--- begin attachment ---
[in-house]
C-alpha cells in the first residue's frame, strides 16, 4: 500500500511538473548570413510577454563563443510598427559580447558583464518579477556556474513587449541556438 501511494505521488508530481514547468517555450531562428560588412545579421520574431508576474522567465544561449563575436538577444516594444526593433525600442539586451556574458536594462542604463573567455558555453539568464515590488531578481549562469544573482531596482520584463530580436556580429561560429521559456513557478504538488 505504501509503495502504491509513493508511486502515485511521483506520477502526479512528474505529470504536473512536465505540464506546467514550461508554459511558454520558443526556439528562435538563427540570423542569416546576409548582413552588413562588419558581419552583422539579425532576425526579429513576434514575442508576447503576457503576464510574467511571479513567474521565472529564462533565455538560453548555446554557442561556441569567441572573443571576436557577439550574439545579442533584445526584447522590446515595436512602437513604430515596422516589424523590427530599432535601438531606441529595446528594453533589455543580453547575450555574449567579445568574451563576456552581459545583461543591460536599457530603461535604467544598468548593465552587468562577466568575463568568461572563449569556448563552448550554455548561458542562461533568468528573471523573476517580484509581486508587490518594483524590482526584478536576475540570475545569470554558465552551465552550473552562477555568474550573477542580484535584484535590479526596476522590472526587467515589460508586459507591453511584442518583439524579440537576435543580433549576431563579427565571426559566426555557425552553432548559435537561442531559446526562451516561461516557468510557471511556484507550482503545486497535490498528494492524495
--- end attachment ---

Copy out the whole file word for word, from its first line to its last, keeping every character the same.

[in-house]
C-alpha cells in the first residue's frame, strides 16, 4: 500500500511538473548570413510577454563563443510598427559580447558583464518579477556556474513587449541556438 501511494505521488508530481514547468517555450531562428560588412545579421520574431508576474522567465544561449563575436538577444516594444526593433525600442539586451556574458536594462542604463573567455558555453539568464515590488531578481549562469544573482531596482520584463530580436556580429561560429521559456513557478504538488 505504501509503495502504491509513493508511486502515485511521483506520477502526479512528474505529470504536473512536465505540464506546467514550461508554459511558454520558443526556439528562435538563427540570423542569416546576409548582413552588413562588419558581419552583422539579425532576425526579429513576434514575442508576447503576457503576464510574467511571479513567474521565472529564462533565455538560453548555446554557442561556441569567441572573443571576436557577439550574439545579442533584445526584447522590446515595436512602437513604430515596422516589424523590427530599432535601438531606441529595446528594453533589455543580453547575450555574449567579445568574451563576456552581459545583461543591460536599457530603461535604467544598468548593465552587468562577466568575463568568461572563449569556448563552448550554455548561458542562461533568468528573471523573476517580484509581486508587490518594483524590482526584478536576475540570475545569470554558465552551465552550473552562477555568474550573477542580484535584484535590479526596476522590472526587467515589460508586459507591453511584442518583439524579440537576435543580433549576431563579427565571426559566426555557425552553432548559435537561442531559446526562451516561461516557468510557471511556484507550482503545486497535490498528494492524495